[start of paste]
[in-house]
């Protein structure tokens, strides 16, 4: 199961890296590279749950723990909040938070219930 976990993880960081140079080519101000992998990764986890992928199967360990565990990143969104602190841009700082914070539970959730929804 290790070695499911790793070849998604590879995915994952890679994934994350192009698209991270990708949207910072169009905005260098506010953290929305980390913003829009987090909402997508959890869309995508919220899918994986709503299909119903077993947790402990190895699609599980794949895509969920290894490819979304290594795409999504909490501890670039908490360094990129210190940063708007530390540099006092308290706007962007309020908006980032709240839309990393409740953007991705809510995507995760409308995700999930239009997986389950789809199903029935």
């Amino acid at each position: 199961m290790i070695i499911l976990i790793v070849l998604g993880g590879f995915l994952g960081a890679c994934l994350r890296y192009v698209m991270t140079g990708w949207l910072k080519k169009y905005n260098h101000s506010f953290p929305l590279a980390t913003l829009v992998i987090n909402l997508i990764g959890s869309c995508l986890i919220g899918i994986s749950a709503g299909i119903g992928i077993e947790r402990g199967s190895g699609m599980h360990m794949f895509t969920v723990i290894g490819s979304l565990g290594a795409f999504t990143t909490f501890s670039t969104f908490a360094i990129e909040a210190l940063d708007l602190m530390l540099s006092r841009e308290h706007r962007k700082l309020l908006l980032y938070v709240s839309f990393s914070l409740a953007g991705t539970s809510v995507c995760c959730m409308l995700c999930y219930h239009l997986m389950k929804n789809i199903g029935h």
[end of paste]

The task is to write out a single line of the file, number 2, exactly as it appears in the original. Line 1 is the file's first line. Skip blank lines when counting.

């Protein structure tokens, strides 16, 4: 199961890296590279749950723990909040938070219930 976990993880960081140079080519101000992998990764986890992928199967360990565990990143969104602190841009700082914070539970959730929804 290790070695499911790793070849998604590879995915994952890679994934994350192009698209991270990708949207910072169009905005260098506010953290929305980390913003829009987090909402997508959890869309995508919220899918994986709503299909119903077993947790402990190895699609599980794949895509969920290894490819979304290594795409999504909490501890670039908490360094990129210190940063708007530390540099006092308290706007962007309020908006980032709240839309990393409740953007991705809510995507995760409308995700999930239009997986389950789809199903029935």